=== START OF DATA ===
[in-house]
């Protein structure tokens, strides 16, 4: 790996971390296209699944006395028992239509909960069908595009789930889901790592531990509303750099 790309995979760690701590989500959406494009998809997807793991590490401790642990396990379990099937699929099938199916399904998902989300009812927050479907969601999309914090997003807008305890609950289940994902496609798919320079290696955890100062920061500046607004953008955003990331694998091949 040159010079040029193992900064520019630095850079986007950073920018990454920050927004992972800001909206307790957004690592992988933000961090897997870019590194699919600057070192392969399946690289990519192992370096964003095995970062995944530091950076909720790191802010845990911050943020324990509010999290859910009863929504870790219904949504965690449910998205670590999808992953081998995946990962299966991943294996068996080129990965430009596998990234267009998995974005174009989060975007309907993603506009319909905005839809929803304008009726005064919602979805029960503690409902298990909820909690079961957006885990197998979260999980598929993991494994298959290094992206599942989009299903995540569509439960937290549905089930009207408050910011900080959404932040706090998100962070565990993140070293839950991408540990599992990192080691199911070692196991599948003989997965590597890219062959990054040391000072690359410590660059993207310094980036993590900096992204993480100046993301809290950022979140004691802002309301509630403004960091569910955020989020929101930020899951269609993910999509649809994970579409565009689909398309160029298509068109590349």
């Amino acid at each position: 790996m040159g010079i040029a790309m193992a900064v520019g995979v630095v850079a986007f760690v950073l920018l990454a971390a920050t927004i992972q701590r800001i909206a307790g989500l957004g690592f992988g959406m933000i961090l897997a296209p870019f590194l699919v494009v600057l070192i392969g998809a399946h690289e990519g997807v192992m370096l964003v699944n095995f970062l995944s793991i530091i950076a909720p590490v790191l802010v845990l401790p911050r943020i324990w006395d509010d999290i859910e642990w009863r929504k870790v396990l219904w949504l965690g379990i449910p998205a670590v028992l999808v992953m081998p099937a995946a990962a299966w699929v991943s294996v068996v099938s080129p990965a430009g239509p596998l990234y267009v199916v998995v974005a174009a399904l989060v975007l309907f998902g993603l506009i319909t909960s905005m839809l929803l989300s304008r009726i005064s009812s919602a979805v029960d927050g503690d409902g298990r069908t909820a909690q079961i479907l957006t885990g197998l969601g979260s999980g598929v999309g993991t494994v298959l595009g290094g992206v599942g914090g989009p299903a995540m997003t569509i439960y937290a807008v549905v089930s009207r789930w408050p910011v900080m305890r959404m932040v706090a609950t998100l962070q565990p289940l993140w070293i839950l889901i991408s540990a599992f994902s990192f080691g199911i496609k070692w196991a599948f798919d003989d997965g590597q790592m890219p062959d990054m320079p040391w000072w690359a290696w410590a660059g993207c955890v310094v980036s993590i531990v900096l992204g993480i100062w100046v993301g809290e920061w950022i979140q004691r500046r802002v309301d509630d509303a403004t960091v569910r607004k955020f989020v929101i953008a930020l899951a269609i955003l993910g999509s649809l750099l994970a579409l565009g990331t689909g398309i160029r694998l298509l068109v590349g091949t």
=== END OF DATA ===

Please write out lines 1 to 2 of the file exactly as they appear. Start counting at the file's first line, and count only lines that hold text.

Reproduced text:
[in-house]
């Protein structure tokens, strides 16, 4: 790996971390296209699944006395028992239509909960069908595009789930889901790592531990509303750099 790309995979760690701590989500959406494009998809997807793991590490401790642990396990379990099937699929099938199916399904998902989300009812927050479907969601999309914090997003807008305890609950289940994902496609798919320079290696955890100062920061500046607004953008955003990331694998091949 040159010079040029193992900064520019630095850079986007950073920018990454920050927004992972800001909206307790957004690592992988933000961090897997870019590194699919600057070192392969399946690289990519192992370096964003095995970062995944530091950076909720790191802010845990911050943020324990509010999290859910009863929504870790219904949504965690449910998205670590999808992953081998995946990962299966991943294996068996080129990965430009596998990234267009998995974005174009989060975007309907993603506009319909905005839809929803304008009726005064919602979805029960503690409902298990909820909690079961957006885990197998979260999980598929993991494994298959290094992206599942989009299903995540569509439960937290549905089930009207408050910011900080959404932040706090998100962070565990993140070293839950991408540990599992990192080691199911070692196991599948003989997965590597890219062959990054040391000072690359410590660059993207310094980036993590900096992204993480100046993301809290950022979140004691802002309301509630403004960091569910955020989020929101930020899951269609993910999509649809994970579409565009689909398309160029298509068109590349």